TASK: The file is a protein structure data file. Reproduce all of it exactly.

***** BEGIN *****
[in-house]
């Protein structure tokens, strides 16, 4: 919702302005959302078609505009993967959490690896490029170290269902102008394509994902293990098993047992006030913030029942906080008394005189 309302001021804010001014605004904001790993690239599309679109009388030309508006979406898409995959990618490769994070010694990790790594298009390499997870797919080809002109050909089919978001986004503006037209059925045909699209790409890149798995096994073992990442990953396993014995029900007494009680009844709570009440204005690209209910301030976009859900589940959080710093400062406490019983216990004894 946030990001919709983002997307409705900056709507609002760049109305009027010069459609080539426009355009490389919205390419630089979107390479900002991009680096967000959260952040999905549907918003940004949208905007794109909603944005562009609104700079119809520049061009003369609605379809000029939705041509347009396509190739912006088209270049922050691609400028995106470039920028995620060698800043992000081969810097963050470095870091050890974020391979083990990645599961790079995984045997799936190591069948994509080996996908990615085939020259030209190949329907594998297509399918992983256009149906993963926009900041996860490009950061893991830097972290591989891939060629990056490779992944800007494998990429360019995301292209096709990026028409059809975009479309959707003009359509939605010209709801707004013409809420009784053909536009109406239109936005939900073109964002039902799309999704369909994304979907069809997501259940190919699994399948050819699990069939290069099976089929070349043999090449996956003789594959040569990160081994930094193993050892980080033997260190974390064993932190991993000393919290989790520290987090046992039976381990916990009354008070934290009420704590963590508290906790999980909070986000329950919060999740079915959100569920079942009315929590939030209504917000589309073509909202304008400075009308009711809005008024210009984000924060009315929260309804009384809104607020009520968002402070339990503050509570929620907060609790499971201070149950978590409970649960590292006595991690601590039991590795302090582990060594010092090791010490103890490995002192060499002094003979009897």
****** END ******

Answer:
[in-house]
């Protein structure tokens, strides 16, 4: 919702302005959302078609505009993967959490690896490029170290269902102008394509994902293990098993047992006030913030029942906080008394005189 309302001021804010001014605004904001790993690239599309679109009388030309508006979406898409995959990618490769994070010694990790790594298009390499997870797919080809002109050909089919978001986004503006037209059925045909699209790409890149798995096994073992990442990953396993014995029900007494009680009844709570009440204005690209209910301030976009859900589940959080710093400062406490019983216990004894 946030990001919709983002997307409705900056709507609002760049109305009027010069459609080539426009355009490389919205390419630089979107390479900002991009680096967000959260952040999905549907918003940004949208905007794109909603944005562009609104700079119809520049061009003369609605379809000029939705041509347009396509190739912006088209270049922050691609400028995106470039920028995620060698800043992000081969810097963050470095870091050890974020391979083990990645599961790079995984045997799936190591069948994509080996996908990615085939020259030209190949329907594998297509399918992983256009149906993963926009900041996860490009950061893991830097972290591989891939060629990056490779992944800007494998990429360019995301292209096709990026028409059809975009479309959707003009359509939605010209709801707004013409809420009784053909536009109406239109936005939900073109964002039902799309999704369909994304979907069809997501259940190919699994399948050819699990069939290069099976089929070349043999090449996956003789594959040569990160081994930094193993050892980080033997260190974390064993932190991993000393919290989790520290987090046992039976381990916990009354008070934290009420704590963590508290906790999980909070986000329950919060999740079915959100569920079942009315929590939030209504917000589309073509909202304008400075009308009711809005008024210009984000924060009315929260309804009384809104607020009520968002402070339990503050509570929620907060609790499971201070149950978590409970649960590292006595991690601590039991590795302090582990060594010092090791010490103890490995002192060499002094003979009897």